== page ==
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Maj. Jed. Hotchkiss, Confederate Military History, a library of Confederate States Military History: Volume 3, Virginia (ed. Clement Anselm Evans) 718 4 Browse Search
The Annals of the Civil War Written by Leading Participants North and South (ed. Alexander Kelly McClure) 564 12 Browse Search
Southern Historical Society Papers, Volume 37. (ed. Reverend J. William Jones) 458 4 Browse Search
Fitzhugh Lee, General Lee 458 2 Browse Search
Robert Underwood Johnson, Clarence Clough Buell, Battles and Leaders of the Civil War: Volume 2. 376 6 Browse Search
Southern Historical Society Papers, Volume 21. (ed. Reverend J. William Jones) 306 2 Browse Search
William Swinton, Campaigns of the Army of the Potomac 280 0 Browse Search
John Esten Cooke, Wearing of the Gray: Being Personal Portraits, Scenes, and Adventures of War. 279 23 Browse Search
J. B. Jones, A Rebel War Clerk's Diary 237 5 Browse Search
Heros von Borcke, Memoirs of the Confederate War for Independence 216 6 Browse Search
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Browsing named entities in Adam Badeau, Military history of Ulysses S. Grant from April 1861 to April 1865. Volume 2. You can also browse the collection for Fitz Lee or search for Fitz Lee in all documents.

Your search returned 45 results in 3 document sections:

ain Grant saw reason to apprehend a movement of Lee before Richmond or Petersburg, either to screenofield, and Breckenridge inquired to what point Lee wished to retire, and whither stores should be d, in the event of the evacuation of Richmond. Lee replied on the 21st: In the event of the necessalry has to be dispersed for want of forage. Fitz Lee's and Lomax's divisions are scattered because their services are required. I had to bring Fitz Lee's division sixty miles Sunday night, to get ts of another expedient. It was determined that Lee should approach Grant direct, and endeavor to ery channels. On the 2nd of March, therefore, Lee addressed the following letter to Grant: Lieute the rebel capital, rendering it impossible for Lee to move to Lynchburg at the time proposed. For this day also he said to the same commander: Fitz Lee's cavalry has been ordered on to the Danville now such a possibility, if not probability, of Lee and Johnston attempting to unite, that I feel e[28 more...]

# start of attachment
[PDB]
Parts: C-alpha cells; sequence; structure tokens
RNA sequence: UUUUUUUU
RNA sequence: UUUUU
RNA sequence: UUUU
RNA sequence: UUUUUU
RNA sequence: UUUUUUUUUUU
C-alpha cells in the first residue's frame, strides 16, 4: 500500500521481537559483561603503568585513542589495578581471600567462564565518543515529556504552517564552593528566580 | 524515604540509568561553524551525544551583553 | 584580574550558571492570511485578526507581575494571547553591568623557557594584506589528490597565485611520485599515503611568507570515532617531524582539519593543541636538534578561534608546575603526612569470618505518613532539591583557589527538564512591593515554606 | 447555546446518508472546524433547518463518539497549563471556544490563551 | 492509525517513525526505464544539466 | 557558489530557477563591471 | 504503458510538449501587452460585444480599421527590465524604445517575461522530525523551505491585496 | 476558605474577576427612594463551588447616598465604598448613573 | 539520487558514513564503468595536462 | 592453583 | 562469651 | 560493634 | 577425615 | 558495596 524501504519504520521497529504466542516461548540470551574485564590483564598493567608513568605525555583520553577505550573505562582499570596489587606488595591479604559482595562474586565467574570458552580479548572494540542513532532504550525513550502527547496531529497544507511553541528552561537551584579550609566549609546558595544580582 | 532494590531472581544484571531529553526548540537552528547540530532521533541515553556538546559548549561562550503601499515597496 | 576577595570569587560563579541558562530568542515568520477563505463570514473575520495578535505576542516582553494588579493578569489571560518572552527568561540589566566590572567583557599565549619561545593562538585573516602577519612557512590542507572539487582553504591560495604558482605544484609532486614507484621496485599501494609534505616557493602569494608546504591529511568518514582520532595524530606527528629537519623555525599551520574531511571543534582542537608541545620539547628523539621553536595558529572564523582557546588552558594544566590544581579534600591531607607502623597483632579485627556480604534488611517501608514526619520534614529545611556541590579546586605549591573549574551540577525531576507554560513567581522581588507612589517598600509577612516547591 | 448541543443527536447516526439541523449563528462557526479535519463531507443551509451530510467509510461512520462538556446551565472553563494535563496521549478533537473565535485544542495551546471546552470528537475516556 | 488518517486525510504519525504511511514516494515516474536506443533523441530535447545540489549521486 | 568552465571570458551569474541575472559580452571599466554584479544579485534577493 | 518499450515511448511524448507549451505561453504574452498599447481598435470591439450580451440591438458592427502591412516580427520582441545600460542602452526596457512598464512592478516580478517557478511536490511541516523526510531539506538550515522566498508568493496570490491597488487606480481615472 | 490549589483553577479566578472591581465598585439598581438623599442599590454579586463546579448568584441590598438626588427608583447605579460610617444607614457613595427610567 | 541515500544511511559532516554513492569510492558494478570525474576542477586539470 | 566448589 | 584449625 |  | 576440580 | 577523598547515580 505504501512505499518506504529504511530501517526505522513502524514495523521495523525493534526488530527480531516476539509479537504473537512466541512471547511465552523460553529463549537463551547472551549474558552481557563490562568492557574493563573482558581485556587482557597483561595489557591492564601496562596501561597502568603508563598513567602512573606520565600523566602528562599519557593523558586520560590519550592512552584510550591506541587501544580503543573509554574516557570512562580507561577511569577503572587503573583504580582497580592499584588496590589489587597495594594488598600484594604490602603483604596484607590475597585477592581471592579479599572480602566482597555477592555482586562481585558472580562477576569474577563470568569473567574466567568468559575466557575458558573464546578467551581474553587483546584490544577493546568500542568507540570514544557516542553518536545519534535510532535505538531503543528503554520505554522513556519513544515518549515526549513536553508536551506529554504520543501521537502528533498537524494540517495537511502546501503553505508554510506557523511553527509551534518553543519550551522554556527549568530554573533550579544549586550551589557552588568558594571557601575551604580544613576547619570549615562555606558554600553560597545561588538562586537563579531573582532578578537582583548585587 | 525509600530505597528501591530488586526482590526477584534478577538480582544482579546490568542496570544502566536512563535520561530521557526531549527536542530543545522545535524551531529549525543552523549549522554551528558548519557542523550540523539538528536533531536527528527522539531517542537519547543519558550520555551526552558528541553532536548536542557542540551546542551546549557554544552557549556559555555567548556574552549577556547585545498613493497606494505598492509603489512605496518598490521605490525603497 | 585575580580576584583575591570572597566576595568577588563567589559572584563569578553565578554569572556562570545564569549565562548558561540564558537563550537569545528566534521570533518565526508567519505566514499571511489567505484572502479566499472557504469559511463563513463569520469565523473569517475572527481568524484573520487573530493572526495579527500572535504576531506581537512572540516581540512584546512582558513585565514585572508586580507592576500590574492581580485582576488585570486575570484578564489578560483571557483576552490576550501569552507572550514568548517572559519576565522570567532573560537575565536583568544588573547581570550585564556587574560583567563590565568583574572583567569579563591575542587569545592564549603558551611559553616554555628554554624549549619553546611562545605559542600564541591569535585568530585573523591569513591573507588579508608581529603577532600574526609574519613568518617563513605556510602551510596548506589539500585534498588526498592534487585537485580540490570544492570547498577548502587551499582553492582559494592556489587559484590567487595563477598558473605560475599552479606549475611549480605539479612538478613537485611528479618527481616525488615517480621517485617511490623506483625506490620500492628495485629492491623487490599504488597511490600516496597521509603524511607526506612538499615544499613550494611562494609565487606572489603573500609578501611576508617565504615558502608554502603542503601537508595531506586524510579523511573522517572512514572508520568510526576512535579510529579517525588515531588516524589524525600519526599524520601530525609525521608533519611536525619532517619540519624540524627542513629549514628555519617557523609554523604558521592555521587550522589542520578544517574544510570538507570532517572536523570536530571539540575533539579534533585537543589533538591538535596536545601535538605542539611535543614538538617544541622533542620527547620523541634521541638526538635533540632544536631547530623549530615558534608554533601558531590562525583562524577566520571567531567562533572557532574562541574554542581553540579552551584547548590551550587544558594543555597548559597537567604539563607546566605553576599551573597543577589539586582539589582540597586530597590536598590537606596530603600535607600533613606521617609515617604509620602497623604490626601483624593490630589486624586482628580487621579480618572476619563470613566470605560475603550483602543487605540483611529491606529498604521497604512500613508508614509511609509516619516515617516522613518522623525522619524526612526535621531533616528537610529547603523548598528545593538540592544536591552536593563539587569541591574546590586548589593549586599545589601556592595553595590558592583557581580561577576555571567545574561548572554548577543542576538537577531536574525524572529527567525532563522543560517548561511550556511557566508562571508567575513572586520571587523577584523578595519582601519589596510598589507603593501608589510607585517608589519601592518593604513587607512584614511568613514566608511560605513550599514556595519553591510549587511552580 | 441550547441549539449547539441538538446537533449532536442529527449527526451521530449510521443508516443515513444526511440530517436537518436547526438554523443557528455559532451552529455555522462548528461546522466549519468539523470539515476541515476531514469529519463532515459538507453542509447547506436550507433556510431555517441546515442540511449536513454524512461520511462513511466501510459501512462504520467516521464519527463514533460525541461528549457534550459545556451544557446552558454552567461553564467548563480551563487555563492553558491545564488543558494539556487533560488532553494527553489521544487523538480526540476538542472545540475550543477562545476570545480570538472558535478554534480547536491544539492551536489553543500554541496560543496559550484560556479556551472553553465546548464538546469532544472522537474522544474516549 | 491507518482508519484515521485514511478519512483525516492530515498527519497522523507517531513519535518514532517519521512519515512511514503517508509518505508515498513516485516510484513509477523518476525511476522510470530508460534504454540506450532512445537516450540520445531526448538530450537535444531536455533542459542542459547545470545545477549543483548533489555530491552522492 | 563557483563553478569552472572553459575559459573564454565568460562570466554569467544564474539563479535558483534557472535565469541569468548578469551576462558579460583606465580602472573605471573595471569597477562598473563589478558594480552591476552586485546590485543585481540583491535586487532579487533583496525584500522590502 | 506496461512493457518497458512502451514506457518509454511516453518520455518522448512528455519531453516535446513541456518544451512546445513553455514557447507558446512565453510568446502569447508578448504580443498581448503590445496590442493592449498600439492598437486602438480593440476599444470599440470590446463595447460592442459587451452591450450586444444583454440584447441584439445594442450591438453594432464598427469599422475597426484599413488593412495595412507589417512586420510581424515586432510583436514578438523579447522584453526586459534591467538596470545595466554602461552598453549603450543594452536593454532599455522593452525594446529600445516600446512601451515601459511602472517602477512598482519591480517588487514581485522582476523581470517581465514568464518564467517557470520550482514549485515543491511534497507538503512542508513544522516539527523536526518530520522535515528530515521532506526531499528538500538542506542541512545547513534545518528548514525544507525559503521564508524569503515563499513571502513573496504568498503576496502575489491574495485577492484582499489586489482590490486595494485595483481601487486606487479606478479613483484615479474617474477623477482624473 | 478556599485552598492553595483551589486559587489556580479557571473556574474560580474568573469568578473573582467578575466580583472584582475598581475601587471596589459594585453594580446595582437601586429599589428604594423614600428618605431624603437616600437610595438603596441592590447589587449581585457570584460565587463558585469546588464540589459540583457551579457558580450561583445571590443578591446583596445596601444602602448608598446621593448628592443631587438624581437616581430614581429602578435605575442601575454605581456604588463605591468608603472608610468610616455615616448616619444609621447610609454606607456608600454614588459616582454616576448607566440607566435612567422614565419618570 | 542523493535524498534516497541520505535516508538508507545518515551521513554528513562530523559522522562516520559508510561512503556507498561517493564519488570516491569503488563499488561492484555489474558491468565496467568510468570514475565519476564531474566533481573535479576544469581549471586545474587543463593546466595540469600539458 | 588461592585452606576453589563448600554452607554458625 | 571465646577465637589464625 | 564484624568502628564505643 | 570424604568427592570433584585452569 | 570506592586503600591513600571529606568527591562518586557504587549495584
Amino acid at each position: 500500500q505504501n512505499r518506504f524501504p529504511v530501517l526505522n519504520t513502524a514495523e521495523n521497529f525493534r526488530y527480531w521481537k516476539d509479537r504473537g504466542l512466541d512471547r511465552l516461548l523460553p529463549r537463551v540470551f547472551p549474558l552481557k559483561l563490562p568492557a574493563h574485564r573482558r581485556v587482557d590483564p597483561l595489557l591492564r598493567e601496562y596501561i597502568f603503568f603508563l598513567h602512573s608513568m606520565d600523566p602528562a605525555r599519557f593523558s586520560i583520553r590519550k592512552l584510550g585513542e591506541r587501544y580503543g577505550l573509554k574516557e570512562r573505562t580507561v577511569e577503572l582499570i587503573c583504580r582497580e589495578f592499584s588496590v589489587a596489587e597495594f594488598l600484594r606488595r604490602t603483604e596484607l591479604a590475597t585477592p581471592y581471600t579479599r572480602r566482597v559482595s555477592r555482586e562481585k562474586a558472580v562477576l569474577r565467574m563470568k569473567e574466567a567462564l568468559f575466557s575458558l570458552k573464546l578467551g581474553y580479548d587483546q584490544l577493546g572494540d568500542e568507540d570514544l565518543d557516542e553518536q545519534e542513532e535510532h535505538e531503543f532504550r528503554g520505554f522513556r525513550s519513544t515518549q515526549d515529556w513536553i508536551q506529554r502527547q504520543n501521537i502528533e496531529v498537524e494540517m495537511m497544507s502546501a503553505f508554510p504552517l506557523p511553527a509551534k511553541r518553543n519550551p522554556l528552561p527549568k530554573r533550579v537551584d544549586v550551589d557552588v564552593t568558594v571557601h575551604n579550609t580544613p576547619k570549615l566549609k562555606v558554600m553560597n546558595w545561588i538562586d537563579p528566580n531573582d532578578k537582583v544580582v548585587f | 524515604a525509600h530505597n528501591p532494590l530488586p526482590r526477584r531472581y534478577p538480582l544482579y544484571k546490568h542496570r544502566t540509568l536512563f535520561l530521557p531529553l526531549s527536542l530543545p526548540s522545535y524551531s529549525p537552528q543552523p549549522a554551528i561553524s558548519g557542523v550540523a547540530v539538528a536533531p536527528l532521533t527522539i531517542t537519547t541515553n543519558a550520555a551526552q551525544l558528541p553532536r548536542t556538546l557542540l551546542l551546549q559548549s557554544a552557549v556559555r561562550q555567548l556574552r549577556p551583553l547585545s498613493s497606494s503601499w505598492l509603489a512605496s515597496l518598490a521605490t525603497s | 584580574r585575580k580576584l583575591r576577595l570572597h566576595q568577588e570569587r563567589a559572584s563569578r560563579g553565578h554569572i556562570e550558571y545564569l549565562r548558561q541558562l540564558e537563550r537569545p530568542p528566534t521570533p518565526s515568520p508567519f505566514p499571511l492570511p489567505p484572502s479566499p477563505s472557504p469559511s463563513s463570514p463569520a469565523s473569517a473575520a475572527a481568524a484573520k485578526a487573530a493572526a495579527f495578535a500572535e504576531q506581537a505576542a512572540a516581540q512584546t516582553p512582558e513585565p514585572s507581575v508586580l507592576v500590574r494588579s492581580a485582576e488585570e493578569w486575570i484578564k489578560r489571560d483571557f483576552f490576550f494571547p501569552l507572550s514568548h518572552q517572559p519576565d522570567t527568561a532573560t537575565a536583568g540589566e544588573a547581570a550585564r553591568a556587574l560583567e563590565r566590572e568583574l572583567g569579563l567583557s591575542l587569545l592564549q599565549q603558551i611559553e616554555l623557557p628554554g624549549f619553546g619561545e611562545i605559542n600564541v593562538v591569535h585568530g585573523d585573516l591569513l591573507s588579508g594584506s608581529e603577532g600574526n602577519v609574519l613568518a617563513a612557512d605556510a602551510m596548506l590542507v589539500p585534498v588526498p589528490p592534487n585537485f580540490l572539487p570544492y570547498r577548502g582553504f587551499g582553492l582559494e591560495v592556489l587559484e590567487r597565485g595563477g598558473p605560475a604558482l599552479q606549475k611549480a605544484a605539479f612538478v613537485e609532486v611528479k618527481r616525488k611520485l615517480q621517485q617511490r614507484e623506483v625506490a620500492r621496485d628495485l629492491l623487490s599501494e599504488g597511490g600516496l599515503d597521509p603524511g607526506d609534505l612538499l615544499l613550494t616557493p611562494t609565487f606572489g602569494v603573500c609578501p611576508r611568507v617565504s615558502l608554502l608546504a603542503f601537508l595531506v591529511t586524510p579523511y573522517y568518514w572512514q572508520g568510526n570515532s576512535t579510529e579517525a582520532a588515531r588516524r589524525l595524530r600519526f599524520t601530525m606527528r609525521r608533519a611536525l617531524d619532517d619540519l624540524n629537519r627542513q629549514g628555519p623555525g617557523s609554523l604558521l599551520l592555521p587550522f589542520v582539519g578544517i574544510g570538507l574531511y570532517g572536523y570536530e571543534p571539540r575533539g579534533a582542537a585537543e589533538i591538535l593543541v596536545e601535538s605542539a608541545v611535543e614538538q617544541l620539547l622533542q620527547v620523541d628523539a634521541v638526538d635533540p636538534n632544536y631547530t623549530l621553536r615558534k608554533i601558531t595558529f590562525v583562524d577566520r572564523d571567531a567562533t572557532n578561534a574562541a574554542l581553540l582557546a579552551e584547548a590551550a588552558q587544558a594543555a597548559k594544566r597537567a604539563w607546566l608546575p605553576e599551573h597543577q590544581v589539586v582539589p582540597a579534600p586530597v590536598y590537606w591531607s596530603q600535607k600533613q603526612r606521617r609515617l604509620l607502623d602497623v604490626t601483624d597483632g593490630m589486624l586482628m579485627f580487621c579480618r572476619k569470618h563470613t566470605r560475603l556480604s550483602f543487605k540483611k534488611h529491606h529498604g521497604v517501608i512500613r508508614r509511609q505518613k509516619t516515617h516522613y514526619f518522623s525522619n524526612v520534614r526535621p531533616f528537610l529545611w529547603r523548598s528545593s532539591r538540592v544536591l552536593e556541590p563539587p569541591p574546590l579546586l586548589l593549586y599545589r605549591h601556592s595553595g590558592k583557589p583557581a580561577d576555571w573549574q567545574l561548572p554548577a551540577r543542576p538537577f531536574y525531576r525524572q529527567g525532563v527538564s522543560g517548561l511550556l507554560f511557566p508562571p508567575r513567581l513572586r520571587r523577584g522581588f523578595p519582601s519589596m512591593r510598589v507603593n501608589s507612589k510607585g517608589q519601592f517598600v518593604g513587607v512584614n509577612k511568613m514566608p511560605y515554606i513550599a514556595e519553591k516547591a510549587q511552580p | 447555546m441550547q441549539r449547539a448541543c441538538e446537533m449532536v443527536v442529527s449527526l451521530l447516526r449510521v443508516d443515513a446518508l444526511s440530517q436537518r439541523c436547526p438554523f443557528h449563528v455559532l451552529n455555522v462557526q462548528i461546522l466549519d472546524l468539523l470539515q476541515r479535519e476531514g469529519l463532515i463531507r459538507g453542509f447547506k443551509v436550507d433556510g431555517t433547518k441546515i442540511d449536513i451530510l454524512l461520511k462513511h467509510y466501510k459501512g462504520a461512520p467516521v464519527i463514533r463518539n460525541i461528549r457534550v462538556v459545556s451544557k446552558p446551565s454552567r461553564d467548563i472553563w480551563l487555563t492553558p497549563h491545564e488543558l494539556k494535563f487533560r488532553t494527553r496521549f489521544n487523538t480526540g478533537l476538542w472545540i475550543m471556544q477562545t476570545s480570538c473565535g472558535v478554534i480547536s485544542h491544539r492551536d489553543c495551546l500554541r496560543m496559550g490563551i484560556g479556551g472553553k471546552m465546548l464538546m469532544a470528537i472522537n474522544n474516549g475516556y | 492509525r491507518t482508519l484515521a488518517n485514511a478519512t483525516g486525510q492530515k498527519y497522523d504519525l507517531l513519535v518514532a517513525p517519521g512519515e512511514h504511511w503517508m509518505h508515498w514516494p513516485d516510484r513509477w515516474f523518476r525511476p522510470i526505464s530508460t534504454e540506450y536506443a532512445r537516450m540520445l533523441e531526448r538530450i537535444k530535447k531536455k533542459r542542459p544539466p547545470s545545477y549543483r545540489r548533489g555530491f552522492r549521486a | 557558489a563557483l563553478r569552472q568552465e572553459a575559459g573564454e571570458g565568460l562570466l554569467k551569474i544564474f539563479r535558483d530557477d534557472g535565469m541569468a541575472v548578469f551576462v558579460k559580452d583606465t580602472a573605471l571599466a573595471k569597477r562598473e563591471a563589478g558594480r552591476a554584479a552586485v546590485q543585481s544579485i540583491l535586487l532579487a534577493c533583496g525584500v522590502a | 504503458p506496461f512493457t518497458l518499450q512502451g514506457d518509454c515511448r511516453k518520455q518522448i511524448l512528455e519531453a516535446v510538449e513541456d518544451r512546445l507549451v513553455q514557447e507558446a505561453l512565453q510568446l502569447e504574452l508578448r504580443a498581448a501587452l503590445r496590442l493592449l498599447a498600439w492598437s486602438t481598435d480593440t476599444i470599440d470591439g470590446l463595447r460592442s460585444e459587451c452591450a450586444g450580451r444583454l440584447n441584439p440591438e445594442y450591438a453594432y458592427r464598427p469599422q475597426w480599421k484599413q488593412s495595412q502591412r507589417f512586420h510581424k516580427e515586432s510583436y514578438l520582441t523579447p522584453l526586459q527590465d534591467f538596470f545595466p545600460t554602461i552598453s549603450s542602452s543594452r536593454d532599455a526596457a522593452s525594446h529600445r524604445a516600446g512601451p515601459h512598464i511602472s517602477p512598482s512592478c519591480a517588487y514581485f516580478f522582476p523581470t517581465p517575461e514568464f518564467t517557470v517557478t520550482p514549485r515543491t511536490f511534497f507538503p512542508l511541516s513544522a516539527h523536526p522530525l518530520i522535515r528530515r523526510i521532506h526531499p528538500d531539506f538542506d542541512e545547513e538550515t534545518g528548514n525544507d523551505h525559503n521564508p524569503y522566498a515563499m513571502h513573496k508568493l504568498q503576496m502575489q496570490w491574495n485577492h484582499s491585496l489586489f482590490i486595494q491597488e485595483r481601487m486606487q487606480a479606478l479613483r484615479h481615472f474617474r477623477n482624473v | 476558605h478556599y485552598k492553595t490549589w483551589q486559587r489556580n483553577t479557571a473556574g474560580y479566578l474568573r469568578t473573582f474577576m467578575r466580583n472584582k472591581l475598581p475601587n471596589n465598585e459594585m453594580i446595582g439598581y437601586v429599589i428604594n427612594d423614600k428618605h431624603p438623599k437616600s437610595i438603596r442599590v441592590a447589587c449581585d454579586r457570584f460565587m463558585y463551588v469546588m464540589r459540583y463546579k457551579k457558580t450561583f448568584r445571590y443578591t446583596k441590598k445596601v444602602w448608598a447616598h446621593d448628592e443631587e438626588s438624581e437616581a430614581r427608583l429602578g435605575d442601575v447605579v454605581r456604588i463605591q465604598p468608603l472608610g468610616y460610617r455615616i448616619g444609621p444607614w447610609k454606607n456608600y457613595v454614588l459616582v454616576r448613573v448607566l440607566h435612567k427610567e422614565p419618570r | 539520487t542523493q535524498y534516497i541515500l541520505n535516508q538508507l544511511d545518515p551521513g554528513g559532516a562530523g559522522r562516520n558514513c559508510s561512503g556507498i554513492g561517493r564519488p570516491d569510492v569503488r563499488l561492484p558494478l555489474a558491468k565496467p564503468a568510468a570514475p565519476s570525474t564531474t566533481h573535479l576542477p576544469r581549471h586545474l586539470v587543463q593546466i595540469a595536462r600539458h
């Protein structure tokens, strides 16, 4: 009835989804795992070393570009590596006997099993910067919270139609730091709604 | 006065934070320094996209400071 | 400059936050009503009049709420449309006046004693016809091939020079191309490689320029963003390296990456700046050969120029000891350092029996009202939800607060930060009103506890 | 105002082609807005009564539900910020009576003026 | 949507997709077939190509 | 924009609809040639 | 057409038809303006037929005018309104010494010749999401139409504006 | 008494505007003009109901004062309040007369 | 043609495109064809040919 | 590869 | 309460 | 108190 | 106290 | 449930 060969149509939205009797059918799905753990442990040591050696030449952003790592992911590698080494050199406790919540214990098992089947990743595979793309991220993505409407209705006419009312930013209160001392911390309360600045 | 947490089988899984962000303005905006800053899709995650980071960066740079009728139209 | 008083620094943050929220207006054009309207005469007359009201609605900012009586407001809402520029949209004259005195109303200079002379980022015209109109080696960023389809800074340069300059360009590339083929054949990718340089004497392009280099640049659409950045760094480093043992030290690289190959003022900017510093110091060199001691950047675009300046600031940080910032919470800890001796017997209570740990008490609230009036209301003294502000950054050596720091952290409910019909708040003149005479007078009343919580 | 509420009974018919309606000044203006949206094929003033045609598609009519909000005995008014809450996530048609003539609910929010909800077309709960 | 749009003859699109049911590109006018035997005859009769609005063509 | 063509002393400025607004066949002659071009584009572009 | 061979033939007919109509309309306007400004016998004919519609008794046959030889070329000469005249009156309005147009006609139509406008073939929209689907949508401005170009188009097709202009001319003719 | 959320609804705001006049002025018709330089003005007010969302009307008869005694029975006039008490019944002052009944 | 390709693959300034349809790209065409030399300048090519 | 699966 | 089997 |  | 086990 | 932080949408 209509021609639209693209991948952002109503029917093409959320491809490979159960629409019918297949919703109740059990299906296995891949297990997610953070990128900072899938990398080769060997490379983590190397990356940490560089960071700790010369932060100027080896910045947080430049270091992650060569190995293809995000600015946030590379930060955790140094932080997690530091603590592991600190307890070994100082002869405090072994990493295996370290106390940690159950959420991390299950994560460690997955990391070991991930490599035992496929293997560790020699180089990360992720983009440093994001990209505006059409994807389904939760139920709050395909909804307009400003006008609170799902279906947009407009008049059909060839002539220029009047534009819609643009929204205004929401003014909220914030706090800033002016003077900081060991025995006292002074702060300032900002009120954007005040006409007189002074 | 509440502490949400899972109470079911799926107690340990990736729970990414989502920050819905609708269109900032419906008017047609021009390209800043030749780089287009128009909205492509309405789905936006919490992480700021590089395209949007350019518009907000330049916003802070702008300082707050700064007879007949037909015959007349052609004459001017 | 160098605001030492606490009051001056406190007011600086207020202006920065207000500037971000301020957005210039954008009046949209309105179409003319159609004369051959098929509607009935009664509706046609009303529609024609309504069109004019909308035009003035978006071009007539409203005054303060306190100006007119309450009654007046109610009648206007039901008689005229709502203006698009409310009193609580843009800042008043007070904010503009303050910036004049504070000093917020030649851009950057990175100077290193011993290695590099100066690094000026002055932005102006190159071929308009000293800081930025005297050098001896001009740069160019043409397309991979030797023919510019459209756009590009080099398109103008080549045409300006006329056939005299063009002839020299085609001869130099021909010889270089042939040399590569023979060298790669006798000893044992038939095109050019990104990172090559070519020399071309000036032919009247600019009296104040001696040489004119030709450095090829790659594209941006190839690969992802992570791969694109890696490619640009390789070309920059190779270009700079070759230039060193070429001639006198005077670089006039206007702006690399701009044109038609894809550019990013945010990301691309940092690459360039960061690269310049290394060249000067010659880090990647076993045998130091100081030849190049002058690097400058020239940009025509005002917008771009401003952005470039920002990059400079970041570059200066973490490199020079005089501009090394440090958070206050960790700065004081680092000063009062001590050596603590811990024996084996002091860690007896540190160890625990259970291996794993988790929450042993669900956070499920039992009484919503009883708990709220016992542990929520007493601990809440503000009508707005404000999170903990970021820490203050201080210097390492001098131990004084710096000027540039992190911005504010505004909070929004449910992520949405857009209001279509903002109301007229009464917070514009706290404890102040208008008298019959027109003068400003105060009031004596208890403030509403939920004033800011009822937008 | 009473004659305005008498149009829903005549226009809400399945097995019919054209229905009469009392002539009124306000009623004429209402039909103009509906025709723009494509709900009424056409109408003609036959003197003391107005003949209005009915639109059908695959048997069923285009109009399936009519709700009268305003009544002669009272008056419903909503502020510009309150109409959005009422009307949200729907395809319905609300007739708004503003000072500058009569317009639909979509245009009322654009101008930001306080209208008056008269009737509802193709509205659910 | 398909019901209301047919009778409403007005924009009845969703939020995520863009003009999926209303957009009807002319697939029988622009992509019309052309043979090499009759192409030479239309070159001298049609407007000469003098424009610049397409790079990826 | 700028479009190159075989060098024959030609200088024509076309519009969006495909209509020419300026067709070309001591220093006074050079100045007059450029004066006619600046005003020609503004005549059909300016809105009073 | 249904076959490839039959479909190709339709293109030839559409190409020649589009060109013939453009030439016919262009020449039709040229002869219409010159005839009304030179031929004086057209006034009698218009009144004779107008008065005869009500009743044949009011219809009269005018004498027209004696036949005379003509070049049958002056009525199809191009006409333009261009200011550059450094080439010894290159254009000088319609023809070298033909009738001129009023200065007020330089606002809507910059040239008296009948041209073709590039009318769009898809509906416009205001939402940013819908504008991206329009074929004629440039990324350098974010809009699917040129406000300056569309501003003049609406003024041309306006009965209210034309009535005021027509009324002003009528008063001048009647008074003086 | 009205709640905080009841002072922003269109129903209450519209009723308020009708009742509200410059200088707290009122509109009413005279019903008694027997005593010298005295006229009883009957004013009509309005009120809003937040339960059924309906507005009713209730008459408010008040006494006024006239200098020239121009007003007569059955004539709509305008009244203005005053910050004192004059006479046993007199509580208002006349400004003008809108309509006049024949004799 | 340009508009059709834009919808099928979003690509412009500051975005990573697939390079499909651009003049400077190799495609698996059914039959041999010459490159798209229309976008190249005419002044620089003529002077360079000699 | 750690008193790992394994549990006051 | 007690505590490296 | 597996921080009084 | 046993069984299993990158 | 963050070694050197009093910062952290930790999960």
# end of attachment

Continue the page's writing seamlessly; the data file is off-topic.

n officers and men. If you will attach one brigade to Rosser, making him a division, and one to Fitz Lee's division, under Wickham, Lomax will be able, I hope, to bring out the rest. The men are all ket, October 9, 1864. General: Rosser, in command of his own brigade and the two brigades of Fitz Lee's division, and Lomax with two brigades of his own cavalry, were ordered to pursue the enemy, tand Stevenson's depot, I ordered one of his brigades to the left on that road, and directed General Fitz Lee to take charge of all the cavalry on that flank (my left), and check the enemy's cavalry, aher's Hill, as it was the only place where a stand could be made, and I was compelled to detach Fitz Lee's cavalry to the Luray valley to hold the enemy's cavalry in check should it advance up that vacial. Sam. W. Melton, Lieutenant-Colonel and Assistant Adjutant-General. General Early to General Lee. New market, October 20, 1864. General R. E. Lee, commanding Army of Northern Virginia: G
41,38364571561091971,5931,7901923,6311001,4377,1501,988 Total147516115711232432,86371262046312503453,5023,8474137,7842093,08415,3374,277 Maj.-Gen. W. H. F. Lee's Division13433311331853,93518323125895562454,9035,1481303,377455999,2995,107 Maj.-Gen. Fitz Lee's Division1222631232961,8256163123518141462,3532,4992715,348351,2939,4462,519 Br.-Gen. J. A Walker, Defences R. & D. R. R.111311111041,41451184382541251,6241,749371,4833,269 Unattached Commands4250428525110466506961832261,042 Br.-Gen. W.red. The enemy have gained some ground; but we still hold in front of Dinwiddie court-house, and Davies and Devin are coming down the Boydton plank-road to join us. The opposing force was Pickett's division, Wise's independent brigade, and Fitz Lee's, Rosser's, and W. H. F. Lee's cavalry commands. The men have behaved splendidly. Our loss in killed and wounded will probably number four hundred and fifty men; very few men were lost as prisoners. We have of the enemy a number of prisone